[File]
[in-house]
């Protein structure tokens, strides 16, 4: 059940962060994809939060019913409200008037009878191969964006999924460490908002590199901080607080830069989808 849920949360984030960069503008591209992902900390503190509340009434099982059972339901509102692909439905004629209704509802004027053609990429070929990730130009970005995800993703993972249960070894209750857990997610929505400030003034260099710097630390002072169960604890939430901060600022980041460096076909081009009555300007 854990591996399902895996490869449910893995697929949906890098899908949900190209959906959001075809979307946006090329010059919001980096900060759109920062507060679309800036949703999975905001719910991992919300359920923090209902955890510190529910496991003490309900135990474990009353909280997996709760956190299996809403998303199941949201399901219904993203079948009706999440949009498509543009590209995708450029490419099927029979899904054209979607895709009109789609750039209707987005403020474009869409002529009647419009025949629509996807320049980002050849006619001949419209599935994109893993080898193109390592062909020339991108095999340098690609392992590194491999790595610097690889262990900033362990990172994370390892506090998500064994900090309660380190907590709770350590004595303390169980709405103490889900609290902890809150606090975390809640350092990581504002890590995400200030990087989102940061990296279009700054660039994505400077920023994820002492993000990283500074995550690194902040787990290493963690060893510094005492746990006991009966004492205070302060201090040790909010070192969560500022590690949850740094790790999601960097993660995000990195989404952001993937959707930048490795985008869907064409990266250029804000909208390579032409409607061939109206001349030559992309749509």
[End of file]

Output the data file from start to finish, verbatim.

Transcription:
[in-house]
């Protein structure tokens, strides 16, 4: 059940962060994809939060019913409200008037009878191969964006999924460490908002590199901080607080830069989808 849920949360984030960069503008591209992902900390503190509340009434099982059972339901509102692909439905004629209704509802004027053609990429070929990730130009970005995800993703993972249960070894209750857990997610929505400030003034260099710097630390002072169960604890939430901060600022980041460096076909081009009555300007 854990591996399902895996490869449910893995697929949906890098899908949900190209959906959001075809979307946006090329010059919001980096900060759109920062507060679309800036949703999975905001719910991992919300359920923090209902955890510190529910496991003490309900135990474990009353909280997996709760956190299996809403998303199941949201399901219904993203079948009706999440949009498509543009590209995708450029490419099927029979899904054209979607895709009109789609750039209707987005403020474009869409002529009647419009025949629509996807320049980002050849006619001949419209599935994109893993080898193109390592062909020339991108095999340098690609392992590194491999790595610097690889262990900033362990990172994370390892506090998500064994900090309660380190907590709770350590004595303390169980709405103490889900609290902890809150606090975390809640350092990581504002890590995400200030990087989102940061990296279009700054660039994505400077920023994820002492993000990283500074995550690194902040787990290493963690060893510094005492746990006991009966004492205070302060201090040790909010070192969560500022590690949850740094790790999601960097993660995000990195989404952001993937959707930048490795985008869907064409990266250029804000909208390579032409409607061939109206001349030559992309749509």